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Adult Non-Hodgkin Lymphoma Treatment (PDQ®): Treatment - Patient Information [NCI] - Stages of Adult Non-Hodgkin Lymphoma


Adult non-Hodgkin lymphomas are also described based on how fast they grow and where the affected lymph nodes are in the body.

Indolent or aggressive:

  • Indolent lymphomas: These tend to grow and spread slowly and have few symptoms.
  • Aggressive lymphomas: These grow and spread quickly and have severe symptoms. Lymphoblastic lymphoma, diffuse small noncleaved cell lymphoma /Burkitt lymphoma, and mantle cell lymphoma are three types of aggressive adult non-Hodgkin lymphoma. Aggressive lymphomas are seen more often in patients who are HIV -positive (AIDS -related lymphoma).

Contiguous or noncontiguous:

  • Contiguous lymphomas: Lymphomas in which the lymph nodes with cancer are next to each other.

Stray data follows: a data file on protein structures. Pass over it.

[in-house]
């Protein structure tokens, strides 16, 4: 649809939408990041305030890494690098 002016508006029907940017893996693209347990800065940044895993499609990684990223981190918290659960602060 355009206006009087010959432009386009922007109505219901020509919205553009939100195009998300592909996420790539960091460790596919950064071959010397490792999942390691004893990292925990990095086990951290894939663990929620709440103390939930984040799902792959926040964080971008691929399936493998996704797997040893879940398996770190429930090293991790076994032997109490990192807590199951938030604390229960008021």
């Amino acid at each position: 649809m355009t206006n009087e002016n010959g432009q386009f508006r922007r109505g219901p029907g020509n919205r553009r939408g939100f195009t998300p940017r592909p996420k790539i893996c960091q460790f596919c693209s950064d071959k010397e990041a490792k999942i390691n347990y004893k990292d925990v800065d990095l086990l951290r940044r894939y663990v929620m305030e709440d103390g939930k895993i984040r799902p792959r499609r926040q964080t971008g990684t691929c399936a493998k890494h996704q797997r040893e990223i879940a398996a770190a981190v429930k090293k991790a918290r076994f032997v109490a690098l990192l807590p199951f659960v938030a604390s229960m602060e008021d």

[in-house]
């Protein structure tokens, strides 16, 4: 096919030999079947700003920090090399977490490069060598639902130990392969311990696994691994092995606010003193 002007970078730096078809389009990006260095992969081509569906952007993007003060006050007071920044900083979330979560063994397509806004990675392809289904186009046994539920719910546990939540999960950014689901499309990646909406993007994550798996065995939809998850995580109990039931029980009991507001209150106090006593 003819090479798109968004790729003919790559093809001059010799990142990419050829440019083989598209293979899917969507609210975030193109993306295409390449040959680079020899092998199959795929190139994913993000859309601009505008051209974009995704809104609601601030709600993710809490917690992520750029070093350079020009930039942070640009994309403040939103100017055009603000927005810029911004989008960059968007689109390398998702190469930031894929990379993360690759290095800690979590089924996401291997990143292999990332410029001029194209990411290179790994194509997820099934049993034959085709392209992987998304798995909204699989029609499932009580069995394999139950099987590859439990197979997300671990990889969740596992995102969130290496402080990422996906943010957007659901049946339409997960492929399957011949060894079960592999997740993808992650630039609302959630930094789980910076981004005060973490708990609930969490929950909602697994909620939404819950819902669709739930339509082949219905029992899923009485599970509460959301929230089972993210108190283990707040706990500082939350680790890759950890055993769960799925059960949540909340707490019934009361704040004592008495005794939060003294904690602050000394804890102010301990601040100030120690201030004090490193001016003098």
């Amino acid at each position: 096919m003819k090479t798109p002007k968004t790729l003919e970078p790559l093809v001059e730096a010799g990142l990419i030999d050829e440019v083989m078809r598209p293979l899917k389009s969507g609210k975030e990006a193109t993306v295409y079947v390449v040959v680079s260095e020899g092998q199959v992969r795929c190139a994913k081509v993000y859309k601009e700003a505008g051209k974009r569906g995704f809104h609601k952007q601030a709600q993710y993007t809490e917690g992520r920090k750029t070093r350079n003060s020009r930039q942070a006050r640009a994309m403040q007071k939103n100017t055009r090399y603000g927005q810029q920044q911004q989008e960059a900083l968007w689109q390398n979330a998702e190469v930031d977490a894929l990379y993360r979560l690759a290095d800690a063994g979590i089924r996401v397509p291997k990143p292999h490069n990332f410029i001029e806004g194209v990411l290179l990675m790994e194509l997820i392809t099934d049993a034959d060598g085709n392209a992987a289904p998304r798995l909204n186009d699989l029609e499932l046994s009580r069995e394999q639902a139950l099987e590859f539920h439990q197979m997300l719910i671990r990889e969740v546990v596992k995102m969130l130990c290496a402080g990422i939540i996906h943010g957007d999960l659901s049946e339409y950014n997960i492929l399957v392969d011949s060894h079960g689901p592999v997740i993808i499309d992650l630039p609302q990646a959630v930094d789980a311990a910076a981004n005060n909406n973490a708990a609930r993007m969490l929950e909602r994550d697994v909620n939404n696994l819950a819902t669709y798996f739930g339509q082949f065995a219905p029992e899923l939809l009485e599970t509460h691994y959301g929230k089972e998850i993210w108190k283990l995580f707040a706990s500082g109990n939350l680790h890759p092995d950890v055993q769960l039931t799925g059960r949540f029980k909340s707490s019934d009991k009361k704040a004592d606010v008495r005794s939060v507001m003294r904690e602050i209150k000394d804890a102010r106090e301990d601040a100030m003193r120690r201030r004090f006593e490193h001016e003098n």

• Noncontiguous lymphomas: Lymphomas in which the lymph nodes with cancer are not next to each other, but are on the same side of the diaphragm.

There is no standard staging system for Waldenström macroglobulinemia.

Check for U.S. clinical trials from NCI's list of cancer clinical trials that are now accepting patients with Waldenström macroglobulinemia. For more specific results, refine the search by using other search features, such as the location of the trial, the type of treatment, or the name of the drug. Talk with your doctor about clinical trials that may be right for you. General information about clinical trials is available from the NCI Web site.

This information is produced and provided by the National Cancer Institute (NCI). The information in this topic may have changed since it was written. For the most current information, contact the National Cancer Institute via the Internet web site at http:// cancer .gov or call 1-800-4-CANCER.

WebMD Public Information from the National Cancer Institute

Last Updated: May 28, 2015
This information is not intended to replace the advice of a doctor. Healthwise disclaims any liability for the decisions you make based on this information.
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